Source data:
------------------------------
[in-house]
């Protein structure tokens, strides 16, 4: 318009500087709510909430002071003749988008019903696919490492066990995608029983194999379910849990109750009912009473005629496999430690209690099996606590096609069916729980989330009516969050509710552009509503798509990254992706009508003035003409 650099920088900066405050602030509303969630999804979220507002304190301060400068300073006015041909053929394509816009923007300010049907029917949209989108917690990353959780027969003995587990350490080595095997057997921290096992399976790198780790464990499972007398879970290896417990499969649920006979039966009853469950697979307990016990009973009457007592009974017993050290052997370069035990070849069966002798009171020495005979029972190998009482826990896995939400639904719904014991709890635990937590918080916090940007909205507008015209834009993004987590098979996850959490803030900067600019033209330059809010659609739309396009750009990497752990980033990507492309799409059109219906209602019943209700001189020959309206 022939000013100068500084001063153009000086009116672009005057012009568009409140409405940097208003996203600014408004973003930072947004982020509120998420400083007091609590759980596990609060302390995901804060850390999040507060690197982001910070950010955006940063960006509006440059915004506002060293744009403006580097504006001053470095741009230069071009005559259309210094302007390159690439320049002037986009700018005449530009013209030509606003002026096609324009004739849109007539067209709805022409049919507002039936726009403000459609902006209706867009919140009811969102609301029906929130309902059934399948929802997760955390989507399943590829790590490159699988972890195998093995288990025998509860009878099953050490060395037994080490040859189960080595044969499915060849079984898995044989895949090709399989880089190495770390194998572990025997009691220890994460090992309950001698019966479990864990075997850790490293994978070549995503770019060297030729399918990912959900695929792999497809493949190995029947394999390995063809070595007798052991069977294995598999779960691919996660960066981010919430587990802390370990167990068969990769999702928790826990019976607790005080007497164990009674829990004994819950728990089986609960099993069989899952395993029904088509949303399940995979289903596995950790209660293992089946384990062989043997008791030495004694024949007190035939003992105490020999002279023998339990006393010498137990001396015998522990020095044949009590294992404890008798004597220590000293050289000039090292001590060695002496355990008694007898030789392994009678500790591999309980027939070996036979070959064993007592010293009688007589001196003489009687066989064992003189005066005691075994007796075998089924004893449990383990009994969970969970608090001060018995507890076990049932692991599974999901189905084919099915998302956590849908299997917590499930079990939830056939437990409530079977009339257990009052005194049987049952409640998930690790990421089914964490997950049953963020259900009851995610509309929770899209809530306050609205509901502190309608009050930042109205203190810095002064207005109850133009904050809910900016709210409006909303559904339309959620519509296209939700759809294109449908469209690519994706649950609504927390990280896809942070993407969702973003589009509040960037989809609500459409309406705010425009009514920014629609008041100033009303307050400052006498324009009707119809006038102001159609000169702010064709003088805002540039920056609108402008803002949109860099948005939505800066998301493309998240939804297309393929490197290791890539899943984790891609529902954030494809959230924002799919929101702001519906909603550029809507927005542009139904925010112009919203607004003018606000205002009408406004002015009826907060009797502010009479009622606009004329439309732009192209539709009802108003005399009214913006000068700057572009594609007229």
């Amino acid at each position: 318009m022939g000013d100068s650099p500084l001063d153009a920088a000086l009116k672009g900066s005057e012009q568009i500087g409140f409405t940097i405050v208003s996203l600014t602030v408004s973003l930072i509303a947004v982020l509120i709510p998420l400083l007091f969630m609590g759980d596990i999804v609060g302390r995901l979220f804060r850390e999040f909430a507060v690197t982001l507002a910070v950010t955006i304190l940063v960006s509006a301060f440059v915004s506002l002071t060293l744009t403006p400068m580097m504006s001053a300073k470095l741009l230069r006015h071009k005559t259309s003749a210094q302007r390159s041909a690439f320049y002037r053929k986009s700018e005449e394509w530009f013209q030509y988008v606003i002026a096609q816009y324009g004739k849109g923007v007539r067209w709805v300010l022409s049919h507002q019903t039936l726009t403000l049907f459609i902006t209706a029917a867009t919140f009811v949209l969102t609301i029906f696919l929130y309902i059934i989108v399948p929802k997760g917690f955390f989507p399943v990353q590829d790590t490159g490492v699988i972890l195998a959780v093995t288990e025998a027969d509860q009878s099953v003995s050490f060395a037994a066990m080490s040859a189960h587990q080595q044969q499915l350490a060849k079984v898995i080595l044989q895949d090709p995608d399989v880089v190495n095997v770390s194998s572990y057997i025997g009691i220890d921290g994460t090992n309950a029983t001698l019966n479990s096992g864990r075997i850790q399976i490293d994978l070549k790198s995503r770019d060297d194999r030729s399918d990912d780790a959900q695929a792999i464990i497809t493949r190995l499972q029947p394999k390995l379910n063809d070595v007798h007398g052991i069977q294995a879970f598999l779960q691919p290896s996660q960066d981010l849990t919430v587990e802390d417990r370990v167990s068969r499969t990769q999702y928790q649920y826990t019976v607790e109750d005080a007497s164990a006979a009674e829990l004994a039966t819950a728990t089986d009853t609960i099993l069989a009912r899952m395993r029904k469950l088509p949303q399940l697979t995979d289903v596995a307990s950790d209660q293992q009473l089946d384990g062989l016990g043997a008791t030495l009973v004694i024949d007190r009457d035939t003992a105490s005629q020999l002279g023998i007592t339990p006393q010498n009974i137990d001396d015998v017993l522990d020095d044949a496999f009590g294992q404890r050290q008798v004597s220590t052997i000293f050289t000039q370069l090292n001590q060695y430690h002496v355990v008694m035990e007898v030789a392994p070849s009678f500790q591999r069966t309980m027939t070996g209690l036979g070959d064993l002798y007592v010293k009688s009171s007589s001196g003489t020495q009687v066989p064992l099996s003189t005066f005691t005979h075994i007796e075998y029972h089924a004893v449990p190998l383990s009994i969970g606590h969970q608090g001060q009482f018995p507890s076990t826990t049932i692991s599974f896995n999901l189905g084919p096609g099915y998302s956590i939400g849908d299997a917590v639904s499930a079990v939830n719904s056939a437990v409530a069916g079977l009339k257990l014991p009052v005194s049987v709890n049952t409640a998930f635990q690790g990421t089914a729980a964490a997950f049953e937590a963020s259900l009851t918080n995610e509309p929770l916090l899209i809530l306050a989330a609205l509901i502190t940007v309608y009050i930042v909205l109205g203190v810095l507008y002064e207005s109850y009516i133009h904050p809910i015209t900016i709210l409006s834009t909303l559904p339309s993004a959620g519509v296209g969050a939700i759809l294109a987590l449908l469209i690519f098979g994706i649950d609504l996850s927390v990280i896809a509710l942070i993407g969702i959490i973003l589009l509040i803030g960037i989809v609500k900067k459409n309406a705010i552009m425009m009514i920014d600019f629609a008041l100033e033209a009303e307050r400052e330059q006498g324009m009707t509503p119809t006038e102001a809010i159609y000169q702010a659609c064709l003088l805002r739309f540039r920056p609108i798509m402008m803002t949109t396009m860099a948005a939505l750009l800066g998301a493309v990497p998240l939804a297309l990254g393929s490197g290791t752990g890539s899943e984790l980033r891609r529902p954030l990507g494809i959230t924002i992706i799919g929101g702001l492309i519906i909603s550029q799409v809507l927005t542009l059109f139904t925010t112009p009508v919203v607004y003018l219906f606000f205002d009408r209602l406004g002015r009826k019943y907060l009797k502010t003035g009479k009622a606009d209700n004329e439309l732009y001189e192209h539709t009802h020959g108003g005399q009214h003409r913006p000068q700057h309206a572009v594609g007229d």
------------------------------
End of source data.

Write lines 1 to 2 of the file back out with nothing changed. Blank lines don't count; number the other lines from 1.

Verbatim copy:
[in-house]
């Protein structure tokens, strides 16, 4: 318009500087709510909430002071003749988008019903696919490492066990995608029983194999379910849990109750009912009473005629496999430690209690099996606590096609069916729980989330009516969050509710552009509503798509990254992706009508003035003409 650099920088900066405050602030509303969630999804979220507002304190301060400068300073006015041909053929394509816009923007300010049907029917949209989108917690990353959780027969003995587990350490080595095997057997921290096992399976790198780790464990499972007398879970290896417990499969649920006979039966009853469950697979307990016990009973009457007592009974017993050290052997370069035990070849069966002798009171020495005979029972190998009482826990896995939400639904719904014991709890635990937590918080916090940007909205507008015209834009993004987590098979996850959490803030900067600019033209330059809010659609739309396009750009990497752990980033990507492309799409059109219906209602019943209700001189020959309206 022939000013100068500084001063153009000086009116672009005057012009568009409140409405940097208003996203600014408004973003930072947004982020509120998420400083007091609590759980596990609060302390995901804060850390999040507060690197982001910070950010955006940063960006509006440059915004506002060293744009403006580097504006001053470095741009230069071009005559259309210094302007390159690439320049002037986009700018005449530009013209030509606003002026096609324009004739849109007539067209709805022409049919507002039936726009403000459609902006209706867009919140009811969102609301029906929130309902059934399948929802997760955390989507399943590829790590490159699988972890195998093995288990025998509860009878099953050490060395037994080490040859189960080595044969499915060849079984898995044989895949090709399989880089190495770390194998572990025997009691220890994460090992309950001698019966479990864990075997850790490293994978070549995503770019060297030729399918990912959900695929792999497809493949190995029947394999390995063809070595007798052991069977294995598999779960691919996660960066981010919430587990802390370990167990068969990769999702928790826990019976607790005080007497164990009674829990004994819950728990089986609960099993069989899952395993029904088509949303399940995979289903596995950790209660293992089946384990062989043997008791030495004694024949007190035939003992105490020999002279023998339990006393010498137990001396015998522990020095044949009590294992404890008798004597220590000293050289000039090292001590060695002496355990008694007898030789392994009678500790591999309980027939070996036979070959064993007592010293009688007589001196003489009687066989064992003189005066005691075994007796075998089924004893449990383990009994969970969970608090001060018995507890076990049932692991599974999901189905084919099915998302956590849908299997917590499930079990939830056939437990409530079977009339257990009052005194049987049952409640998930690790990421089914964490997950049953963020259900009851995610509309929770899209809530306050609205509901502190309608009050930042109205203190810095002064207005109850133009904050809910900016709210409006909303559904339309959620519509296209939700759809294109449908469209690519994706649950609504927390990280896809942070993407969702973003589009509040960037989809609500459409309406705010425009009514920014629609008041100033009303307050400052006498324009009707119809006038102001159609000169702010064709003088805002540039920056609108402008803002949109860099948005939505800066998301493309998240939804297309393929490197290791890539899943984790891609529902954030494809959230924002799919929101702001519906909603550029809507927005542009139904925010112009919203607004003018606000205002009408406004002015009826907060009797502010009479009622606009004329439309732009192209539709009802108003005399009214913006000068700057572009594609007229």